Summer is here and I am missing my favorite place to explore, Oak Bluffs on Martha’s Vineyard. The town is sleepy most of the year, but in the Summer, the place explodes with summer residents and tourists, providing such a lively and diverse atmosphere. One of the most beautiful of the cottages in the Wesleyan Grove campground is the Kickemuit Cottage, built in 1869 for a family from Rhode Island. They so-named the cottage after the Kickemuit River which runs from Massachusetts through Warren, RI and spills out into the Mt. Hope Bay. The story goes that this double cottage was actually just a single peaked home until it was combined with another giving it the double-peaked appearance we see today. The cottage retains the turned posts, delicate gingerbread detailing, and the lancet windows and doors. Swoon!
Side note: If anyone has a cottage in Oak Bluffs that they’ll let me rent, I would love to be in touch!
Constructed by the Martha’s Vineyard Agricultural Society at the crossroads of the island, this Grange Hall in West Tisbury on Martha’s Vineyard, is the center of agriculture and commerce for the Vineyard. Grange Halls are traditionally where farmers have gathered to learn new agricultural practices, develop strategic business partnerships, and barter for goods and services. The building was the hub of weekly farmers markets for decades and eventually owned by the Vineyard Trust in 1997, being restored soon after. The building is a vernacular Gothic Revival building with decorative bargeboard (gingerbread trim) and full-length porch.
The Captain Benjamin Smith House at 34 South Summer Street in Edgartown was constructed around 1790. The building sits on land that was once owned by the Coffin family who owned a broad sweep of land from Edgartown Harbor back to Pease’s Point Way. Many of the oldest houses in town were constructed by members of this family who had first settled in Newbury. Smith, a military captain who commanded a company of militia on Martha’s Vineyard during the Revolutionary War, was married to a member of the Coffin family and the family owned the home for over one hundred years. After successive ownership, in 1939, the Vineyard Gazette took over the building. The Gazette was the first newspaper to be published in Dukes County, and remains in the building to this day.
Maybe the most grand Greek Revival home in Edgartown, the Fisher-Bliss House has stood proud overlooking the harbor as ships come and go for nearly 200 years. Thomas M. Coffin, who built many whaling captains homes in town, constructed this iconic residence in 1832 for Captain George Lawrence, who had returned to town with over $90,000 worth of whale oil from a three year trip to New Zealand. Before the house was built for him, the home was sold to Captain Jared Fisher. The home was apparently to be a two-story gable roof home, but Fisher decided to square off the roof and have a widow’s walk added. Captain Fisher’s granddaughter owned the house and lived there with her husband Mr. Leonard Bliss, a merchant.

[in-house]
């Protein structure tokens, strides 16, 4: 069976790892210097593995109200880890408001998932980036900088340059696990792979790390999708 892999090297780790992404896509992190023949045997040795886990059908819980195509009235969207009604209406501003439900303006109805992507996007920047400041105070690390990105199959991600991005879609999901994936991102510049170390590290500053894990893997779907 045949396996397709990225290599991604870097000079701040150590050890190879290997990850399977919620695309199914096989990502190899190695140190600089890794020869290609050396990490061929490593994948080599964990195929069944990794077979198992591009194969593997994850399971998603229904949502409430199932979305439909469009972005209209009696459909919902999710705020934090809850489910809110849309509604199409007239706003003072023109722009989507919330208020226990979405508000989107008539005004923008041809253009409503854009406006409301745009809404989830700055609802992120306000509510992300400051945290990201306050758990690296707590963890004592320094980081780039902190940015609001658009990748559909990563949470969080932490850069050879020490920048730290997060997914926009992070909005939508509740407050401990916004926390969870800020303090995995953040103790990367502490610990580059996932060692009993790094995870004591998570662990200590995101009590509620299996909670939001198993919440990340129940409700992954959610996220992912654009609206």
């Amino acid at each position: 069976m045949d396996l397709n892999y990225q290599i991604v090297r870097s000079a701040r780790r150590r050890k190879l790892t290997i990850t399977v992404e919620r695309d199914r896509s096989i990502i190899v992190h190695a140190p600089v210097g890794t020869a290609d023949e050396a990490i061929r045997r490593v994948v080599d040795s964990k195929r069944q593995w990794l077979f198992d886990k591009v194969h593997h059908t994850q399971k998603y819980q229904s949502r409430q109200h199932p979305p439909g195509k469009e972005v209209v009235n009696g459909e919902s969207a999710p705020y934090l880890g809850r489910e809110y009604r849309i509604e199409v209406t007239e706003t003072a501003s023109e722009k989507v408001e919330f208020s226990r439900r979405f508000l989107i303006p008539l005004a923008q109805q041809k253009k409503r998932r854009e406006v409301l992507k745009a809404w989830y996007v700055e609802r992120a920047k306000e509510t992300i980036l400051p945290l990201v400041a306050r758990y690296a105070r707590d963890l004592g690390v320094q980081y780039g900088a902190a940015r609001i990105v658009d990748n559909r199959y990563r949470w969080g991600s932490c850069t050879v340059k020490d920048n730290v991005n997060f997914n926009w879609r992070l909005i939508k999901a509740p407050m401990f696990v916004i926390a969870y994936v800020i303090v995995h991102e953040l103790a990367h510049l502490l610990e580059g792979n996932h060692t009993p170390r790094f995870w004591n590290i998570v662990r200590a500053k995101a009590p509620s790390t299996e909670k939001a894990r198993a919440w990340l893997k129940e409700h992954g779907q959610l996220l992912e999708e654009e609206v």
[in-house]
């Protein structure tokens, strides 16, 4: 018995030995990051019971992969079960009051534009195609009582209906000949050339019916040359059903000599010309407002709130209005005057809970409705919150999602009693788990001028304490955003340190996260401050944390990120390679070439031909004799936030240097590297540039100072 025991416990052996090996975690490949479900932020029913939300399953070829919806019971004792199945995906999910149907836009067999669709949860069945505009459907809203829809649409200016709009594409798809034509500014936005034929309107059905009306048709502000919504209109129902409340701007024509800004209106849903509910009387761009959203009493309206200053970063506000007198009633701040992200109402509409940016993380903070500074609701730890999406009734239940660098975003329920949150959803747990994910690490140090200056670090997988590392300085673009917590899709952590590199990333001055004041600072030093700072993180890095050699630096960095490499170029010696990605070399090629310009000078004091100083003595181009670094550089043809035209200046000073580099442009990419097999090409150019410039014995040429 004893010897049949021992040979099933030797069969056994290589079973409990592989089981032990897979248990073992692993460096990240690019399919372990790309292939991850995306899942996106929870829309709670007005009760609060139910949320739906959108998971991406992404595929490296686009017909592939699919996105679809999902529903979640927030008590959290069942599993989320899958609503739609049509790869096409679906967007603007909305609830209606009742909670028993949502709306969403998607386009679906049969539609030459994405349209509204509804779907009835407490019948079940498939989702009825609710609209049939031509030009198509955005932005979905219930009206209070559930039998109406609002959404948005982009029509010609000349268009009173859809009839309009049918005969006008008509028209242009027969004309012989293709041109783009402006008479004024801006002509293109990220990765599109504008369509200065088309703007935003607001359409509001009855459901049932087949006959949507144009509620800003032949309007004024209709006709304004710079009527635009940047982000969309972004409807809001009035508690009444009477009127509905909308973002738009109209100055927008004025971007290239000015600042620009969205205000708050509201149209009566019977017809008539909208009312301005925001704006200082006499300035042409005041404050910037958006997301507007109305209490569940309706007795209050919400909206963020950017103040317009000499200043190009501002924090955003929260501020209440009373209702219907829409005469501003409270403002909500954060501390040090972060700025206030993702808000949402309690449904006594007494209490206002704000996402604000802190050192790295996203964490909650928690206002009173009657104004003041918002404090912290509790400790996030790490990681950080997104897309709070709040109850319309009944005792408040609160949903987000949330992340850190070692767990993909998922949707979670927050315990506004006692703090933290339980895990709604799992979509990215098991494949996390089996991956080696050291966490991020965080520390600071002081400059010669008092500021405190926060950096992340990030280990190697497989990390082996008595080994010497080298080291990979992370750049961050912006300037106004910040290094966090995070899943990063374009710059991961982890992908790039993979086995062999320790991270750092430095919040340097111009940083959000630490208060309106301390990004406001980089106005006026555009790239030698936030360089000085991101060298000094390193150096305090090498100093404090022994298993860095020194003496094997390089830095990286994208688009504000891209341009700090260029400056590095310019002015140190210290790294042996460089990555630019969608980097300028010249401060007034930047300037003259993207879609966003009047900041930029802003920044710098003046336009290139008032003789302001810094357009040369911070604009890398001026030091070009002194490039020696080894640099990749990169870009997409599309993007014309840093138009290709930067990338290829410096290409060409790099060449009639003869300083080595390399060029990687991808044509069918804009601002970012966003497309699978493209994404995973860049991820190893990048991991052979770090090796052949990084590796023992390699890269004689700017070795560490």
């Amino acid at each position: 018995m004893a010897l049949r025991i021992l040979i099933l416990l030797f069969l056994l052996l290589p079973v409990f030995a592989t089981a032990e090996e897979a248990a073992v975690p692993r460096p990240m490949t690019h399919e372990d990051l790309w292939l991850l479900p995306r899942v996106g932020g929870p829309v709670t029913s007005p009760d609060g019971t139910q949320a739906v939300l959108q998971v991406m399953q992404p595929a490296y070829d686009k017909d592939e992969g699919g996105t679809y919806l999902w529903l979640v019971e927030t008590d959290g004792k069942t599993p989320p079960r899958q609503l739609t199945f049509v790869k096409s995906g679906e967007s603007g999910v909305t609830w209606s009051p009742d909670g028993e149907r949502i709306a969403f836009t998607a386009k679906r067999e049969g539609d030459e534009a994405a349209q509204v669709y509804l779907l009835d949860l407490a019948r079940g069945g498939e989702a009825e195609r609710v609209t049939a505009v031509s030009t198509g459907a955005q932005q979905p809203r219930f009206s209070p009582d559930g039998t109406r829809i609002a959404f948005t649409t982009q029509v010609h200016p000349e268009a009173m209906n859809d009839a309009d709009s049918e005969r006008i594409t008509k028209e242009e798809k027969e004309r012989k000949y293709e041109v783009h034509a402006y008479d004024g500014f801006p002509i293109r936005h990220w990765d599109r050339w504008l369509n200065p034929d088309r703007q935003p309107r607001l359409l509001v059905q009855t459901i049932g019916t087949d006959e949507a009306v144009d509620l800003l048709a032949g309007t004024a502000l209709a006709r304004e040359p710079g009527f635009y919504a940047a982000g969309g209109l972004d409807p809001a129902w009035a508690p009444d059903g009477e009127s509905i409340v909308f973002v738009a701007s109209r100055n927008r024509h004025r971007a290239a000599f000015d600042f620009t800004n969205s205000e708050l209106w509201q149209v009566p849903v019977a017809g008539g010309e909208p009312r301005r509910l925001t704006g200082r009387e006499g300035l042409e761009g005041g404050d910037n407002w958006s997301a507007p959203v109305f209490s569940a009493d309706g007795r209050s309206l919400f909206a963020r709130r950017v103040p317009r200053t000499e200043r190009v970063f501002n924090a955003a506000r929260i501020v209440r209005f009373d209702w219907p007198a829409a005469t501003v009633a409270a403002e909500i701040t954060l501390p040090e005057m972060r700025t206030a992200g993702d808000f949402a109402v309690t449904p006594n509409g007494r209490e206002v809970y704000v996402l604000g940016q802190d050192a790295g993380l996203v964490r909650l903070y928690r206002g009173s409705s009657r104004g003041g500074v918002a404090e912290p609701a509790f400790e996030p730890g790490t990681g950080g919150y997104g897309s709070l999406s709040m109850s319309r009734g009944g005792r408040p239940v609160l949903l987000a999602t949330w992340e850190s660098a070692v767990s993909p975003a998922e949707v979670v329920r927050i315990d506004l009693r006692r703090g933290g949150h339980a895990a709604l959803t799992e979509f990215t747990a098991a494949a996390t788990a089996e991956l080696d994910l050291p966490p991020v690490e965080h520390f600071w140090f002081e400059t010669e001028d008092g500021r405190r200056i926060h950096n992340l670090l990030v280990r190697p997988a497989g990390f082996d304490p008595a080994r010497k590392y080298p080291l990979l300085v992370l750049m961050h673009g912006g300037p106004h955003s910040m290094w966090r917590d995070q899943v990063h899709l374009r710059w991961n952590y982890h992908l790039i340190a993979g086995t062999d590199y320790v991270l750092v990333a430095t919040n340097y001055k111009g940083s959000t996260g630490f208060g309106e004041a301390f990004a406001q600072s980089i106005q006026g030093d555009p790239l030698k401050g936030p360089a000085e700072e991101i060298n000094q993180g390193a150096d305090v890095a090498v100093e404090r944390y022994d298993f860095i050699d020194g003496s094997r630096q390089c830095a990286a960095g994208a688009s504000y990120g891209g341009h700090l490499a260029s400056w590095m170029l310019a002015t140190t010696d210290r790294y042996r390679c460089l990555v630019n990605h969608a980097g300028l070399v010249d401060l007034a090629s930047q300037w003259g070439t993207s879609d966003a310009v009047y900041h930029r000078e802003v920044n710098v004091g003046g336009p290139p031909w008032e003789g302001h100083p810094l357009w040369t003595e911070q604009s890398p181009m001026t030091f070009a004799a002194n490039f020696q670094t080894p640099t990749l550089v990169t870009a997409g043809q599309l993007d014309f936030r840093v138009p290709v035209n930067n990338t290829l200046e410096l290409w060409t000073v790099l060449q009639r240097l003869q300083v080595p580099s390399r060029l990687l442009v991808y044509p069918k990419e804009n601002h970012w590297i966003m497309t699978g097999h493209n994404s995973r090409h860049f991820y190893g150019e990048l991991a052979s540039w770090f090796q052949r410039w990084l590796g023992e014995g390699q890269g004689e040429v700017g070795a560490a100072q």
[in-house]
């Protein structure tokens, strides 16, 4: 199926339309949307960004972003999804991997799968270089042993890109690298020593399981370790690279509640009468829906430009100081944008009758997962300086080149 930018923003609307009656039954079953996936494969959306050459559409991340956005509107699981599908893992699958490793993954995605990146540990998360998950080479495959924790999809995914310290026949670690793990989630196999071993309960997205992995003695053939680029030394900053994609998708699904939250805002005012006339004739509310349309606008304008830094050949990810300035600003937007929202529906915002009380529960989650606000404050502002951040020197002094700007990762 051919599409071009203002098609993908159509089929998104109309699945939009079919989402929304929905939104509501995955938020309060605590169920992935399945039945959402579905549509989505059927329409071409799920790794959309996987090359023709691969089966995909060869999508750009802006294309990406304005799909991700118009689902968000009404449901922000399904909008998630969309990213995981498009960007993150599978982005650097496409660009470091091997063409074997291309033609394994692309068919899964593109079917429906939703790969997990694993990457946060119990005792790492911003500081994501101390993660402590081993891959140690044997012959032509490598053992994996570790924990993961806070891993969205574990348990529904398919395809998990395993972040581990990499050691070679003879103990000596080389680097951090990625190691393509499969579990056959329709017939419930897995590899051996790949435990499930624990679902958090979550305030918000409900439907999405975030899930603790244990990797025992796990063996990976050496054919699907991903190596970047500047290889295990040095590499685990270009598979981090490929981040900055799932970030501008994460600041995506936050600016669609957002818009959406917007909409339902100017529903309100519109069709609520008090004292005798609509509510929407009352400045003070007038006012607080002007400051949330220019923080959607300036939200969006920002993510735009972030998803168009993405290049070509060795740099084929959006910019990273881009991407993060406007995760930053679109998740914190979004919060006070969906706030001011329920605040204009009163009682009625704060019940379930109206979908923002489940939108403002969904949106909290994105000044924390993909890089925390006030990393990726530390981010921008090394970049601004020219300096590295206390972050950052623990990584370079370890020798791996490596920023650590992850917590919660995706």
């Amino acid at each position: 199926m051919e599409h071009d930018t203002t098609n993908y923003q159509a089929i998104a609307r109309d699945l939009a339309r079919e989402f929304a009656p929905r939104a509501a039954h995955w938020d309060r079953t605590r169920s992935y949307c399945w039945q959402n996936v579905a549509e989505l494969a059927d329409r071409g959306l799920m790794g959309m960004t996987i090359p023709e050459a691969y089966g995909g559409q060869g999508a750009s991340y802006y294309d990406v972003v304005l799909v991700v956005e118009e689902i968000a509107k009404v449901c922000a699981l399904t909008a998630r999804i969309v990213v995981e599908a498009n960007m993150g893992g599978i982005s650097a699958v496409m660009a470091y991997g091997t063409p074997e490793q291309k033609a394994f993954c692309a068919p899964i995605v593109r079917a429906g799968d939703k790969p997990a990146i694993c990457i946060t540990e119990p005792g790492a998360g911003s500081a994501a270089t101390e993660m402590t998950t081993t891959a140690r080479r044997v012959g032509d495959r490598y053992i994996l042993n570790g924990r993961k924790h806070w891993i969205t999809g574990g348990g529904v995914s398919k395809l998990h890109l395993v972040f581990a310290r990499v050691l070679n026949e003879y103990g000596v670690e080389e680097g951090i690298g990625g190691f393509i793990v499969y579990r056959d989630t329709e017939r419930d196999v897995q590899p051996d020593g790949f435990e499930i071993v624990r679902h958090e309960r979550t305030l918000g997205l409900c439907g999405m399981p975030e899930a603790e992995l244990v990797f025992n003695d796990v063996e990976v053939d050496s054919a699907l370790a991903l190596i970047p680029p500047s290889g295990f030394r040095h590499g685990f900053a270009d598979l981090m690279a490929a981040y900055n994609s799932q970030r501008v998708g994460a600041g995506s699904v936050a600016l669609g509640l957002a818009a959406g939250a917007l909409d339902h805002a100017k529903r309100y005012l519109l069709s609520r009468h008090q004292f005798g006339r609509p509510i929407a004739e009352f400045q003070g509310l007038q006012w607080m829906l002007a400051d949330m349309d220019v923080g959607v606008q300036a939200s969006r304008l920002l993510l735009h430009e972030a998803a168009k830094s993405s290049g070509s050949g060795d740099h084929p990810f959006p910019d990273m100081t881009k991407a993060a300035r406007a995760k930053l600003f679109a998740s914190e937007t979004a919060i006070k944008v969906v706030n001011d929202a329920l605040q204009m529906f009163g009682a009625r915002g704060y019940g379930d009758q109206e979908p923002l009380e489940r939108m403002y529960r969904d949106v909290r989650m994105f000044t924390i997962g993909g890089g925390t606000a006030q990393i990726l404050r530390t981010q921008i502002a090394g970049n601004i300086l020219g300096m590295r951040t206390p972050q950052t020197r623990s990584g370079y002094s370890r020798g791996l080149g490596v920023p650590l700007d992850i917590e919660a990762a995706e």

This stunning Gothic Revival house in Edgartown was built around 1848 for Captain Joseph Holley and his wife Lucy. Captain Holley was a whaler who embarked on at least four long excursions of multiple years at a time, with a break between 1847-1852, at that time, he likely had this home built. Gothic Revival homes are rare in New England, especially in Edgartown where there is a matching house across the street. The home features a large dormer with a steep pitch with lancet window and appropriate shutters.
John Osborn Morse was born in 1803 in Edgartown. He was the second of eight children born to Uriah Morse and Prudence Fisher Morse. His father ran the small ferry from the foot of Morse Street to Chappaquiddick Island. As John Morse grew older, he began working as a whaler on various ships, sometimes gone for years at a time. After his first trip, he was hired as Captain of the Hector, a whaling ship which sailed out of New Bedford. Captain Morse took a break from whaling to establish a wharf on land he purchased and construct a massive Greek Revival home to overlook it. When news hit Edgartown of the gold found in California, it stirred the islanders’ imagination. In 1849, several ships sailed from Martha’s Vineyard to California, one commissioned by Captain Morse. The Vineyard Mining Company, led by Morse, brought roughly 50 passionate and hopeful Americans across the country by boat to California with some onboard writing journals of the trip. The boat arrived in San Francisco and discharged its crew in April of 1850 after a harrowing passage around Cape Horn and visits to several South American ports. After being in California for less than a year, Captain Morse decided to take go for a short whaling cruise. He died on this trip, reportedly getting “dropsy” off the coast of Colombia before succumbing in Peru in 1851.